• Jed Keenan

        …Or effective governance. The two parts – development and service provision – are in direct conflict for time and interest. Why the two are conflated is a hangover from when they were social enterprises and now that they are fully corporate the high profile, big budget, big status, and high risk business of banging up apartment blocks squeezes out the humdrum, low budget, low status, thankless, low paid and high staff turnover task of neighbourhood management and community development. Until public service is separated out the priority will not be service users but reporters and policy makers. MPs casework is massively over represented by residents of housing associations which is the reason they are always contemplating greater regulation or even nationalisation.

  • colin wiles

    Here’s another antidote to this piece from Inside Housing magazine pointing out several of the factual errors. As for housing associations being the “true villains” of the property crisis. Really? Do you think anyone really believes that to be the case? Who on earth writes these hyperbolic headlines?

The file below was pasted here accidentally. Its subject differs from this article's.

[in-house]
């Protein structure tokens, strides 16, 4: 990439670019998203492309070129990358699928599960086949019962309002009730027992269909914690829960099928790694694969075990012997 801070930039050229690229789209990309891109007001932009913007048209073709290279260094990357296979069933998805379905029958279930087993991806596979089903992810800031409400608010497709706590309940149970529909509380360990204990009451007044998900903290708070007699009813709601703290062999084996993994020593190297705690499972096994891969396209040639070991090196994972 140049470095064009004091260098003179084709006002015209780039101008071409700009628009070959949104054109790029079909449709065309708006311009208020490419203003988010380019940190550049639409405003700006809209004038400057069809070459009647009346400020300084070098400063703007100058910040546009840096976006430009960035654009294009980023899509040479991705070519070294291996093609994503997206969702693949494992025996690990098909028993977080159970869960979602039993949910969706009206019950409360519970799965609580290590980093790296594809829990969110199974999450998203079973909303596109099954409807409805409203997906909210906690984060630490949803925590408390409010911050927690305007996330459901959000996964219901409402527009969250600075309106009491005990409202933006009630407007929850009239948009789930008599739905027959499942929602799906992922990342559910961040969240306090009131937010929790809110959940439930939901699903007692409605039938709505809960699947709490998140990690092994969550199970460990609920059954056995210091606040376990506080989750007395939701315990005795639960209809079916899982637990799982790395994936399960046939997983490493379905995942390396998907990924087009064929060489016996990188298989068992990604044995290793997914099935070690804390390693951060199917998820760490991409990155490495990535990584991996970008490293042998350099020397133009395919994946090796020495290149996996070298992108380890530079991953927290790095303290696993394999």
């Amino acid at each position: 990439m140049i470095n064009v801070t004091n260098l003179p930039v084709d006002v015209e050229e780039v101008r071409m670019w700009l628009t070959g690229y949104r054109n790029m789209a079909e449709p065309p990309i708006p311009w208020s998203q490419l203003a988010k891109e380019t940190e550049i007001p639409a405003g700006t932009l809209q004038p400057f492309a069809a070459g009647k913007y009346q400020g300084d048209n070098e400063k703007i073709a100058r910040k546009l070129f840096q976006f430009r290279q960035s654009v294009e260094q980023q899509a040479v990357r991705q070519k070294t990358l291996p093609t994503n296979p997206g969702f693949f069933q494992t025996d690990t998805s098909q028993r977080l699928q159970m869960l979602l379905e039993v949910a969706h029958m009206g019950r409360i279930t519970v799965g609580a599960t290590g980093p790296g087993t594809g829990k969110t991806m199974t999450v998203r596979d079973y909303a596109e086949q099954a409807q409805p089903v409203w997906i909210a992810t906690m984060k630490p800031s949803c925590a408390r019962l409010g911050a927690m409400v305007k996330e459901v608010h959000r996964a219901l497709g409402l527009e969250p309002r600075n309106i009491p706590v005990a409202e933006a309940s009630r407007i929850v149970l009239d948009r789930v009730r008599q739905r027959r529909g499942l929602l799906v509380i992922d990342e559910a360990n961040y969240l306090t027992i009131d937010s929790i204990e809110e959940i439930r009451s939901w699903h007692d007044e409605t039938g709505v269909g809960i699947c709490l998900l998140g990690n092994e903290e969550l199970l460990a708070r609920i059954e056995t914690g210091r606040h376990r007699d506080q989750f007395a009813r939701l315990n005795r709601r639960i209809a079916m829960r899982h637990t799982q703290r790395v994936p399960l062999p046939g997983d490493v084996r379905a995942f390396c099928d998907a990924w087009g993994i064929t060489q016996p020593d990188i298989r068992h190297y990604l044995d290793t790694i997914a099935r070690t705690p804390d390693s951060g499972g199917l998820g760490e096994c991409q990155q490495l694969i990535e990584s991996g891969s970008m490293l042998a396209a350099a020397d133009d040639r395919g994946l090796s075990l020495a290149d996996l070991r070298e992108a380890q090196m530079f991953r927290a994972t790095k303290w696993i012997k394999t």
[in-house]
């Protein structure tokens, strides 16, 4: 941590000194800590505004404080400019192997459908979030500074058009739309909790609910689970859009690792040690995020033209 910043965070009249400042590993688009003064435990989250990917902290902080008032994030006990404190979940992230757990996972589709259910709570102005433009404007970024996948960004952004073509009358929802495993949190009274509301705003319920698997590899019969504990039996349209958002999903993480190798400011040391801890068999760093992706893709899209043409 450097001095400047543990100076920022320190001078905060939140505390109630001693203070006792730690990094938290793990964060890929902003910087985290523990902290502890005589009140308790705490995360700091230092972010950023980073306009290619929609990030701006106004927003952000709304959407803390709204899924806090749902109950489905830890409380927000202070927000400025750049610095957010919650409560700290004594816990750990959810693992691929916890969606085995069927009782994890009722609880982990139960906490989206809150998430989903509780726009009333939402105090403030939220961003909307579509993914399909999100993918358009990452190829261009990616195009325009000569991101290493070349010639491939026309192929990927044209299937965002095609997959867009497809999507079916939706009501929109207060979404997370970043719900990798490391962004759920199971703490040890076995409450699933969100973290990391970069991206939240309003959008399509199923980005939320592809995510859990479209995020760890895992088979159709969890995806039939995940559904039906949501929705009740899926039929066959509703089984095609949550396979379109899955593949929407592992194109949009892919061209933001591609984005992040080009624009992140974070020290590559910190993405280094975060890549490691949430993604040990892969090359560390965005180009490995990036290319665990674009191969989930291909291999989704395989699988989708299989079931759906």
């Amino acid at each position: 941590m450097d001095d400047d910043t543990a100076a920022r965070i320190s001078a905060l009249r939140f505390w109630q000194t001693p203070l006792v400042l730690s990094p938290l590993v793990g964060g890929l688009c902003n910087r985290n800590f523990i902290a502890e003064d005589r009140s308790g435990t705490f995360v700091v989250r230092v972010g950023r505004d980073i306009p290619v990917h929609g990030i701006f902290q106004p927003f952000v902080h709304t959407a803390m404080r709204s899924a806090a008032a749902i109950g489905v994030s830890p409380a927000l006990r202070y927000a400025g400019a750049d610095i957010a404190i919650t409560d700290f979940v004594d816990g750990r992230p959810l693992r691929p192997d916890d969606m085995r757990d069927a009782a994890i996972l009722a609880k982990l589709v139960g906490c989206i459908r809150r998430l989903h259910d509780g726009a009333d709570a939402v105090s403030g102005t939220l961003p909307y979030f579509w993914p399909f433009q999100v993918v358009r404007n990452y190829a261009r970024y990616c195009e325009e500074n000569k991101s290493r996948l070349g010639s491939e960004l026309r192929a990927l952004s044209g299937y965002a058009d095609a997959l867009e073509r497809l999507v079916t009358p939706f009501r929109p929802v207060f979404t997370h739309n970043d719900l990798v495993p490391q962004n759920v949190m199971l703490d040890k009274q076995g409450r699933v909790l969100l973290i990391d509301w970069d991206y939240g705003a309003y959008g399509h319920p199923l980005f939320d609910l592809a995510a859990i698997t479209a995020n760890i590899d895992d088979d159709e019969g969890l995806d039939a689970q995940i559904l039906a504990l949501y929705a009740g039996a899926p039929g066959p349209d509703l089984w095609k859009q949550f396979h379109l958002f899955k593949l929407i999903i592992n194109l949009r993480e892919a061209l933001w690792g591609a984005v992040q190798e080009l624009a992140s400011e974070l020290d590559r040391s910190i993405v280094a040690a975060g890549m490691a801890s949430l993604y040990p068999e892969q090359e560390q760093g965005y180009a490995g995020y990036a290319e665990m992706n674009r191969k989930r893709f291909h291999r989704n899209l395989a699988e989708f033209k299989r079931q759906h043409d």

• Sean L

    The causes of the housing shortage are immigration, single parents / the collapse of the tamily unit, and last but not least, another cultural factor, the idea that a house is an investment rather than a place to settle and make a home: people today routinely refer to “getting on the property ladder”. I read somewhere that the primary impetus behind this shift was Mrs Thatcher’s right to buy policy, which was doubtless well intended, like many of her reforms.

    But isn’t the basis of conservatism, properly understood, a sceptical attitude to reform, to schemes of improvement generally; that however well intended the reforms might be they may entail unintended consequences contrary to those intentions, where the situation is actually made worse?

    Some argue that ‘liberalising’ pubs and the legal sector also had deleterious consequences. Ditto the gambling sector, though incredible as it might seem, that reform was implemented by the party of the working man. Thus many if not most of the premises that previously housed pubs here in Tottenham are now either betting shops or private housing. Which crystallises all the causes, there being no shortage of immigrants in Tottenham either, whose mosques and madrassas must also be accommodated needless to add.

    • itdoesntaddup

      Despite immigration there is no housing shortage.


      The housing bubble is driven by the size of mortgage banks grant: